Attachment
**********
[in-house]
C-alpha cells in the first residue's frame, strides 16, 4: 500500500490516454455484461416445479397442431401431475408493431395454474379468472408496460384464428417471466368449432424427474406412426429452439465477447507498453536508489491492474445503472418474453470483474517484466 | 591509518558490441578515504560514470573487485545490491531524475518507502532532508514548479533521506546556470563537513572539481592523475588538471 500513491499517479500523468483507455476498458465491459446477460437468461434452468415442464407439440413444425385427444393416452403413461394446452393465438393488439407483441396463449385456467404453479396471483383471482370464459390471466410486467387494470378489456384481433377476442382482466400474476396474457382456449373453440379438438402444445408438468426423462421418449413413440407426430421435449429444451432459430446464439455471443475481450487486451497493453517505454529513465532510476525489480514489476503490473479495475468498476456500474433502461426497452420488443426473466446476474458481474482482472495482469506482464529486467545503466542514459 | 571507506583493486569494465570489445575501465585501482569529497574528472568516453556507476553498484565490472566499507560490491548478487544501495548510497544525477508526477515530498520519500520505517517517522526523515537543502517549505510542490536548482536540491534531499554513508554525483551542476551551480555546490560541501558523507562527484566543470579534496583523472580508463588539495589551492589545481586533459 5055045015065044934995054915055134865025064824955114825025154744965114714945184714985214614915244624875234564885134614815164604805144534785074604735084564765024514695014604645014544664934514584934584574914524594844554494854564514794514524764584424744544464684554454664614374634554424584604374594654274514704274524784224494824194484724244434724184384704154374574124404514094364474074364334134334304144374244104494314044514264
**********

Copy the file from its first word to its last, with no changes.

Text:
[in-house]
C-alpha cells in the first residue's frame, strides 16, 4: 500500500490516454455484461416445479397442431401431475408493431395454474379468472408496460384464428417471466368449432424427474406412426429452439465477447507498453536508489491492474445503472418474453470483474517484466 | 591509518558490441578515504560514470573487485545490491531524475518507502532532508514548479533521506546556470563537513572539481592523475588538471 500513491499517479500523468483507455476498458465491459446477460437468461434452468415442464407439440413444425385427444393416452403413461394446452393465438393488439407483441396463449385456467404453479396471483383471482370464459390471466410486467387494470378489456384481433377476442382482466400474476396474457382456449373453440379438438402444445408438468426423462421418449413413440407426430421435449429444451432459430446464439455471443475481450487486451497493453517505454529513465532510476525489480514489476503490473479495475468498476456500474433502461426497452420488443426473466446476474458481474482482472495482469506482464529486467545503466542514459 | 571507506583493486569494465570489445575501465585501482569529497574528472568516453556507476553498484565490472566499507560490491548478487544501495548510497544525477508526477515530498520519500520505517517517522526523515537543502517549505510542490536548482536540491534531499554513508554525483551542476551551480555546490560541501558523507562527484566543470579534496583523472580508463588539495589551492589545481586533459 5055045015065044934995054915055134865025064824955114825025154744965114714945184714985214614915244624875234564885134614815164604805144534785074604735084564765024514695014604645014544664934514584934584574914524594844554494854564514794514524764584424744544464684554454664614374634554424584604374594654274514704274524784224494824194484724244434724184384704154374574124404514094364474074364334134334304144374244104494314044514264